- 36. Loops define label for label(clear_loop) conditional jump r1 = 256 (mem[r0], r2, r1) <<_| (0, (3*r1) & 255, r1-1) r0 = r0+4 gotoifnz(r1, clear_loop) RHS may contain arithmetic-logical calculations: {+,-,*,/, %, ^, |, &, <<, >>}
- 37. Hired help: STP Mr. Wolf is a high-level problem solver: he likes to delegate Menial work: let someone else do it In this case STP [Simple Theorem Prover]
- 38. What is STP? Constraint solver for problems involving bit- vectors and arrays Open-source, written by Vijay Ganesh Used for model-checking, theorem proving, EXE, etc. Gives Boolean answer whether formula is satisfiable & assignment if it is
- 39. STP formulae Just a bunch of assertions in QF_ABV Simple example: x0 : BITVECTOR(4); ... x9 : BITVECTOR(4); ASSERT (BVPLUS(4,BVMULT(4,x0, 0hex6), 0hex0, 0hex0, BVMULT(4,x3, 0hex7), BVMULT(4,x4, 0hex4), BVMULT(4,x5, 0hex6), BVMULT(4,x6, 0hex4), 0hex0, 0hex0, BVMULT(4,x9, 0hex8),0hex0) = 0hex7);
- 40. High-level algorithm For multi-assignments: 1. Find all gadgets assigning to targets 2. Verify constraints for each (protect/memread/memcorrupt) 3. Find all gadgets for expressions on RHS 4. Chain expression gadgets 5. Connect LHS and RHS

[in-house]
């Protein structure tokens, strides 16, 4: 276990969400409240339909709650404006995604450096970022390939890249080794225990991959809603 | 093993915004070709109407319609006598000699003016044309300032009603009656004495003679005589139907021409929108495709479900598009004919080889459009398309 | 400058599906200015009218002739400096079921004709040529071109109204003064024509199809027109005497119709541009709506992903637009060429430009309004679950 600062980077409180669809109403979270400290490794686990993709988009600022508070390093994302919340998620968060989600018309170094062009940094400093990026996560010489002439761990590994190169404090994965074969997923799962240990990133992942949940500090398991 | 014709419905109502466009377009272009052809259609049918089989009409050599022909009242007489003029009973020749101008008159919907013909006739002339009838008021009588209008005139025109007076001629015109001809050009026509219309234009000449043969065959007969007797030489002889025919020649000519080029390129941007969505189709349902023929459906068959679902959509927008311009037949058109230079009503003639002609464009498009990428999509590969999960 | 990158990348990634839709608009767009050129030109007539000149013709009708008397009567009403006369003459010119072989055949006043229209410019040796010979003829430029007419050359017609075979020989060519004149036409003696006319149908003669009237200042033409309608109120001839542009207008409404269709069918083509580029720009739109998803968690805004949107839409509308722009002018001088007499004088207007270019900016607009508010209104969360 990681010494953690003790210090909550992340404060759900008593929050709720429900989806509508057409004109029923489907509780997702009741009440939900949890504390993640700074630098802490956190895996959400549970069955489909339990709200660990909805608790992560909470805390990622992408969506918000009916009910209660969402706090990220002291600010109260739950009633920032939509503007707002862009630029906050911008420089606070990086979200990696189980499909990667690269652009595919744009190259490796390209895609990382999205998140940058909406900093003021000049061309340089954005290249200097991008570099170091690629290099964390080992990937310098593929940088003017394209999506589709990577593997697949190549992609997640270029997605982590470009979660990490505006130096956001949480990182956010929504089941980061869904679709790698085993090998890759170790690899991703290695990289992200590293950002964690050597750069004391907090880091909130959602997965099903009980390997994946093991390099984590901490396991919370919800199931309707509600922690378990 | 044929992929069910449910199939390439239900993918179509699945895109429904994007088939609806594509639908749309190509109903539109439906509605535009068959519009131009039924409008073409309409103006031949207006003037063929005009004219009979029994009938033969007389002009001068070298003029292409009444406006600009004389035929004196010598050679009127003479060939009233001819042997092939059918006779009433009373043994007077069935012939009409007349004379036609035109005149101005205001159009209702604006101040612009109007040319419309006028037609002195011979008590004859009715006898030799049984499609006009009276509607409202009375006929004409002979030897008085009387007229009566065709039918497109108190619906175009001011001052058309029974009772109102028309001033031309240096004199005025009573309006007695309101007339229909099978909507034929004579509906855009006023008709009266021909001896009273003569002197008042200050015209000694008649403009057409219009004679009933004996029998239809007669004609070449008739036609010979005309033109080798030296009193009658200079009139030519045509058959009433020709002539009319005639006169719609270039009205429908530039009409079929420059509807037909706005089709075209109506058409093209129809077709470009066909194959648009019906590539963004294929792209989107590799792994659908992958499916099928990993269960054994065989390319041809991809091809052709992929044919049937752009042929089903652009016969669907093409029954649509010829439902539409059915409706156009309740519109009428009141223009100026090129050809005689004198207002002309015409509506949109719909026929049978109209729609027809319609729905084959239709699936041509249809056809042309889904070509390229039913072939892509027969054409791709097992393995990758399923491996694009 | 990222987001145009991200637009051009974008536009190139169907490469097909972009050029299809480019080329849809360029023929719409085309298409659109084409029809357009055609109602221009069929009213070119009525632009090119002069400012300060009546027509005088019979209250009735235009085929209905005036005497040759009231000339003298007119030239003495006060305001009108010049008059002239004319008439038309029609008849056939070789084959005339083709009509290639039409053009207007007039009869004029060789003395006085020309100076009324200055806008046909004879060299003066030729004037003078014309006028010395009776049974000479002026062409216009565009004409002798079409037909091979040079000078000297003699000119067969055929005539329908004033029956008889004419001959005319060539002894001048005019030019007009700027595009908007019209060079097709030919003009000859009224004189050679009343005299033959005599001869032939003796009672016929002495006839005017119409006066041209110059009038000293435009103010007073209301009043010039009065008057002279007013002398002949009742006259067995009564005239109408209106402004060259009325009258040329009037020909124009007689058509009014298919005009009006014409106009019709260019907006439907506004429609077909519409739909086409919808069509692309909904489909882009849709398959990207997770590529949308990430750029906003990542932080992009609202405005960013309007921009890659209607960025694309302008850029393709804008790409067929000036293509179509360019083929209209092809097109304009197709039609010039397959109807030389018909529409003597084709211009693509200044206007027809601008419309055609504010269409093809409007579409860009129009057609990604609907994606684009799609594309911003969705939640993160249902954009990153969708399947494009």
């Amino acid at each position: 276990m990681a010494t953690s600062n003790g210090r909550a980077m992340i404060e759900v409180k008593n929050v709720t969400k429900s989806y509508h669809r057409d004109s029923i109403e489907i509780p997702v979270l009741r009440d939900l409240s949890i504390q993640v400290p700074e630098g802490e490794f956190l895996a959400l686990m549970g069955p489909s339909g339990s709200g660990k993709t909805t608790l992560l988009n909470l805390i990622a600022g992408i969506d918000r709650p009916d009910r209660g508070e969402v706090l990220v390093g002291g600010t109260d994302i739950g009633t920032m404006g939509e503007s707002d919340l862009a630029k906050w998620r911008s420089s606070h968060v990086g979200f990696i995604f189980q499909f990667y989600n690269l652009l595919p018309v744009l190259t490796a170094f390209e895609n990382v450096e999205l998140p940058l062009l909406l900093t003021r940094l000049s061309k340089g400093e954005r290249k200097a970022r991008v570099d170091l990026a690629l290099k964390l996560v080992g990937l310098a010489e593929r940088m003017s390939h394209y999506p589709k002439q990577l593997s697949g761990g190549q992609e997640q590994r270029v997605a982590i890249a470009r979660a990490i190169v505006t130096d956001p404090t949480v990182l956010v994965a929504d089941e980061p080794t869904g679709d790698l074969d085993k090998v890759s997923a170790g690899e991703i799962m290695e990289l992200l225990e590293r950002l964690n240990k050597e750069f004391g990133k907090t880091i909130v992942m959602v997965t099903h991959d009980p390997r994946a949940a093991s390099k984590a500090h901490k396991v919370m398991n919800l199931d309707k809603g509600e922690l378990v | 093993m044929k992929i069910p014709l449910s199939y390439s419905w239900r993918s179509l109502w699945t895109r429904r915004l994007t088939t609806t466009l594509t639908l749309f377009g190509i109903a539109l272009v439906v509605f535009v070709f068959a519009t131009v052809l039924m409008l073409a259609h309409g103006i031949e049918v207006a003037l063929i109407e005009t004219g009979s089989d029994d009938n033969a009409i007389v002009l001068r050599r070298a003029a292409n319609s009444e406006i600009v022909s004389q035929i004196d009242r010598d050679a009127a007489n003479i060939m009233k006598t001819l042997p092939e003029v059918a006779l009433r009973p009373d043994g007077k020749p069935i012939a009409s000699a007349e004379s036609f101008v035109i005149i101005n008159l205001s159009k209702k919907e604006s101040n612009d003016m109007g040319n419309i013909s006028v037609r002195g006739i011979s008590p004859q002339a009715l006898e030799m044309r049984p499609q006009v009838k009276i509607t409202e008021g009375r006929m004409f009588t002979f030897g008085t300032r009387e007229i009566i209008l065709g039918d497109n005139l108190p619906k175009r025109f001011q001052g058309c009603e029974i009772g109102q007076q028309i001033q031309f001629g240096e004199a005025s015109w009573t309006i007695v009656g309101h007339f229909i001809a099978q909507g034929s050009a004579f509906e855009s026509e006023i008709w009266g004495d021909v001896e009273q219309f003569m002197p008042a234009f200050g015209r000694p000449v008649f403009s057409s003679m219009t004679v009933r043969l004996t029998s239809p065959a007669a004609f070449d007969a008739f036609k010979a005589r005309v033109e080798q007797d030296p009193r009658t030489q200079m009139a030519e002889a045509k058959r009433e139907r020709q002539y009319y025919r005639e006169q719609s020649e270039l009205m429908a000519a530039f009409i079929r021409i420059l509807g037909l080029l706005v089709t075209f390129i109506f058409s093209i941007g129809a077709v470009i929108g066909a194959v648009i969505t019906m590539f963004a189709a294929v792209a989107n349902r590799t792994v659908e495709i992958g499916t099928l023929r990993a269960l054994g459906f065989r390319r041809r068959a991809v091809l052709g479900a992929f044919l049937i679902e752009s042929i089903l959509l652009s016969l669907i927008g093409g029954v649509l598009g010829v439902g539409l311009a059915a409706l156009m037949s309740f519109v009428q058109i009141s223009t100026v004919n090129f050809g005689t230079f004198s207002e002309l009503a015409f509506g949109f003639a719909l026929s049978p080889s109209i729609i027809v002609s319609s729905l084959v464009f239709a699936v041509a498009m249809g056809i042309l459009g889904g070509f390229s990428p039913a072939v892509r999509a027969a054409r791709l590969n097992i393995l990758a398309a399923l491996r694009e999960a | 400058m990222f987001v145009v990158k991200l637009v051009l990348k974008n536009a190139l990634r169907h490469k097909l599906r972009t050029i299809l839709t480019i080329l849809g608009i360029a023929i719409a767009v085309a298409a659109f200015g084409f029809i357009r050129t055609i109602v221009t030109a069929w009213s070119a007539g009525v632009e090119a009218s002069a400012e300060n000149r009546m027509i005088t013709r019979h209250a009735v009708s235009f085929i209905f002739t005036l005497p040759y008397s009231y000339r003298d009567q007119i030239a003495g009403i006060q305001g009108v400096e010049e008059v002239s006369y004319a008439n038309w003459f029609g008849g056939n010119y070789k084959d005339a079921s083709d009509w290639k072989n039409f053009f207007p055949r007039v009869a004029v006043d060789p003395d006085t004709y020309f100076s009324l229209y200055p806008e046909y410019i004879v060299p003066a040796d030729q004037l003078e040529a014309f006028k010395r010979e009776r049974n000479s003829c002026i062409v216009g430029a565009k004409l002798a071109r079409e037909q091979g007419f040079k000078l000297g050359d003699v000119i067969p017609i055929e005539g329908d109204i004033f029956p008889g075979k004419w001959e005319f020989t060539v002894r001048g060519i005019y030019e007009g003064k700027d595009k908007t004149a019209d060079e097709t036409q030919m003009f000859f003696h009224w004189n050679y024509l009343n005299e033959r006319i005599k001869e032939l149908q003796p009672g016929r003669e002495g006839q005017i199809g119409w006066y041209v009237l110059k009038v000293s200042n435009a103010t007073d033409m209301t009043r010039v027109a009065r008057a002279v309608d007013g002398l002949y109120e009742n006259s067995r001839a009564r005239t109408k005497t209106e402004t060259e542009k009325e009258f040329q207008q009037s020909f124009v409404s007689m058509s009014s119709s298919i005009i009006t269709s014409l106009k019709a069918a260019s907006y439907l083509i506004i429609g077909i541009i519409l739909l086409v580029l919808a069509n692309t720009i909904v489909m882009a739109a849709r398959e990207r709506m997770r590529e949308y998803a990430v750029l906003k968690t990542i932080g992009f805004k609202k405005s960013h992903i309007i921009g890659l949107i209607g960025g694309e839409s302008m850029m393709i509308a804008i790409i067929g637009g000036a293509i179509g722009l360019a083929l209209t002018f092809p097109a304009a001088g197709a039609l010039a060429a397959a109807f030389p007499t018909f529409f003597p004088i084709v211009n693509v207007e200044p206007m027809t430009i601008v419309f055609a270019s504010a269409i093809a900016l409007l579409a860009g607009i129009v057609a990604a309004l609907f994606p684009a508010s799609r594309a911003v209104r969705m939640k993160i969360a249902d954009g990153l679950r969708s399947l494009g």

- 41. Notes on chaining algorithm Chaining for arithmetic/logical expressions may use registers/memory locations for temporary results Multi-assignments give us freedom Algorithm sometimes may fail because constraints cannot be satisfied [insufficient gadgets]
- 42. K got the payload, now? You could test it on a jailbroken phone • Does not match reality! • No code signing for instance • Still an option if exploit reliability is not your primary concern
- 43. K got the payload, now? You could test it on a developer phone • Have a small application to reproduce a “ROP scenario” • Depending on the application you’re targeting the sandbox policy is different • Still closer to reality
- 44. Simple plan • Allocate a buffer on the heap • Fill the buffer with the shellcode • Point the stack pointer to the beginning of the attacker controlled memory • Execute the payload • Restore
- 45. Future work • Port to other platforms (eg: x86) • Abstract language to describe gadgets • Try to avoid “un-decidable” constraints • Make it more flexible to help when ASLR is in place
- 46. Thanks for your time Questions?

No public clipboards found for this slide

×
### Save the most important slides with Clipping

Clipping is a handy way to collect and organize the most important slides from a presentation. You can keep your great finds in clipboards organized around topics.

Be the first to comment